History of the potato


History of the Potato…from someone who chose this as their specialist subject on Mastermind. 

As some of you may already know, I was recently a contestant on Celebrity Mastermind and my God, I never thought it could be SO HARD to answer questions under pressure. Let’s just say I didn’t quite perform as well as I’d hoped and gave the audience a few laughs, but at least I didn’t say quim this time…

But based on my newly acquired potato knowledge (outside of cooking), I thought I’d share what I learnt after my 4 hours of solid study. Don’t expect this post to be long.

So…where did all the spuds come from?

The humble potato has been around for a very long time (how long exactly is disputed, some sources say 5000BC, some say 8000BC, who knows – I wasn’t there), and was originally cultivated in southern Peru. They were cultivated by the Inca tribe and have since been spread across the world. Potatoes are now grown in nearly every country in the world since being introduced to Europe in the 16th century.The Spanish armies used to carry potatoes to feed their armies, and each place they stopped in on their way to battle adopted the vegetables. All I can say is thank you Peru. 

Who ate them and how did they grow?

For awhile, potatoes were known to be a poor mans food. They began to overtake turnip and swede (rutagaba for my American friends) because they filled people up better and they didn’t start to soften and rot as quickly. After famine in the late 18th century, potatoes grew even higher in popularity. When most crops failed, potatoes usually still managed to produce something for the villagers to eat. Some people started to be afraid of potatoes being poisonous because they often grew underground in the same plots with inedible plants. They are also part of the nightshade family, which people associated with being created by witches. When King Louis XVI and Marie-Antoinette began to wear potato flowers as decoration, they became a staple food in more high society meals too. Potatoes had far more nutritional value and also produced a higher yield than the grain the people were already growing, even on a good year, so slowly the fields began to switch over to planting some good old spuds instead.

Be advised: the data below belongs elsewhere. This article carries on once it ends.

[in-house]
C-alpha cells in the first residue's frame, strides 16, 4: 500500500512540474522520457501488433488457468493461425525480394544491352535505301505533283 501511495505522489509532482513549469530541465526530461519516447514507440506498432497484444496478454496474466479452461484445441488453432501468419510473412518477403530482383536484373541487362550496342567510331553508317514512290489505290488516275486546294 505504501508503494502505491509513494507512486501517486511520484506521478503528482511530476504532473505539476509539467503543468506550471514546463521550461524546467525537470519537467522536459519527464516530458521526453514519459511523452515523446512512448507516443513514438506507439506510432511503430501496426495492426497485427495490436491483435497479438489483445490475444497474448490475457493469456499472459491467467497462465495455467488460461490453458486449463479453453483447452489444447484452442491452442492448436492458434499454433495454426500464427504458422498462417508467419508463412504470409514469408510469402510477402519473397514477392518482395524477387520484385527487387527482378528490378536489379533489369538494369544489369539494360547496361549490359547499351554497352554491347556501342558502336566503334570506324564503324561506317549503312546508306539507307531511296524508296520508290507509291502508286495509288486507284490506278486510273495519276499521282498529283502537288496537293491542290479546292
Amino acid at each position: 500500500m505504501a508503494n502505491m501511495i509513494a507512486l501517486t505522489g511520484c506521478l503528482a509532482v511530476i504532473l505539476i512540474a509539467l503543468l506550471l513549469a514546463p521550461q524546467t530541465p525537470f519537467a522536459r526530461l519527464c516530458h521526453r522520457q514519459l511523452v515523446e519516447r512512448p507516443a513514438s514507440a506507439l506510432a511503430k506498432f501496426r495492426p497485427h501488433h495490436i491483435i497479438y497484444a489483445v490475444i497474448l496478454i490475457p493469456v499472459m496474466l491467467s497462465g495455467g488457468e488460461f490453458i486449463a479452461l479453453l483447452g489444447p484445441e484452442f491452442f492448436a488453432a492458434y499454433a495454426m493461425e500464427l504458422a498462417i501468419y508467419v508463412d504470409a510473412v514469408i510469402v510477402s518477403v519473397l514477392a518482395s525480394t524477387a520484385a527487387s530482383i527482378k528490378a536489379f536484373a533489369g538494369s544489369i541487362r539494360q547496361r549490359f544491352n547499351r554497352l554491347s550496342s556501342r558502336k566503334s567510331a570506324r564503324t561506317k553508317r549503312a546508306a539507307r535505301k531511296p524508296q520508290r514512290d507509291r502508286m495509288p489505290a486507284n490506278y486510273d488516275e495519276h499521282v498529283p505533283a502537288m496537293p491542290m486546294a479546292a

Ireland’s potato famine

Ireland became one of the largest growers of potatoes in the 17th and 18th centuries, with the entire population consisting of a diet of almost entirely potatoes (heaven). 

Most farmers in Ireland at this time had to grow on tiny patches of land while also trying to keep animals, usually a cow and sometimes the occasional pig. Using these animals and a good potato crop, they could keep their families healthy. Any leftover potatoes would also be fed to the farm animals to save on feed costs. Unfortunately the potato varieties that were being grown in Ireland at this time were prone to disease, and a blight turned all of the harvestable potatoes to a rotten mush before they could be dug up. This blight turned into the potato famine that would kill over a million people from hunger and other diseases. 


There was a French doctor and scientist named Antoine Parmentier who was studying the potato very closely. He discovered the huge nutritional benefits of eating potatoes, which is why King Louis XVI quickly decided they were to be one of the main foods his court would eat at any banquet. Parmentier was praised by the King, saying that France would thank him for finding a way to feed the poor.

A recent history

More recently than the 18th century, potatoes are still one of the most popular and well loved foods there is. I’ve literally got an entire online presence shouting about my love of a good spud! 30th May is actually known in Peru as the National Potato Day, which is something we in the UK really need to stop sleeping on – imagine, hash browns for breakfast, crisps/chips as a little snack, jacket potato for lunch and roasties for dinner, maybe even with a potato doughnut for dessert. What’s not to love! Although tbh most my days look like this. 

Now, quick disclaimer. I’m not academic nor did I do particularly well in school (obvs apart from food tech), so if any of the above is factually incorrect, I’m very sorry. Probs would explain my performance on Mastermind and why I panicked and said potatoes have ears instead of eyes…it was a rough day.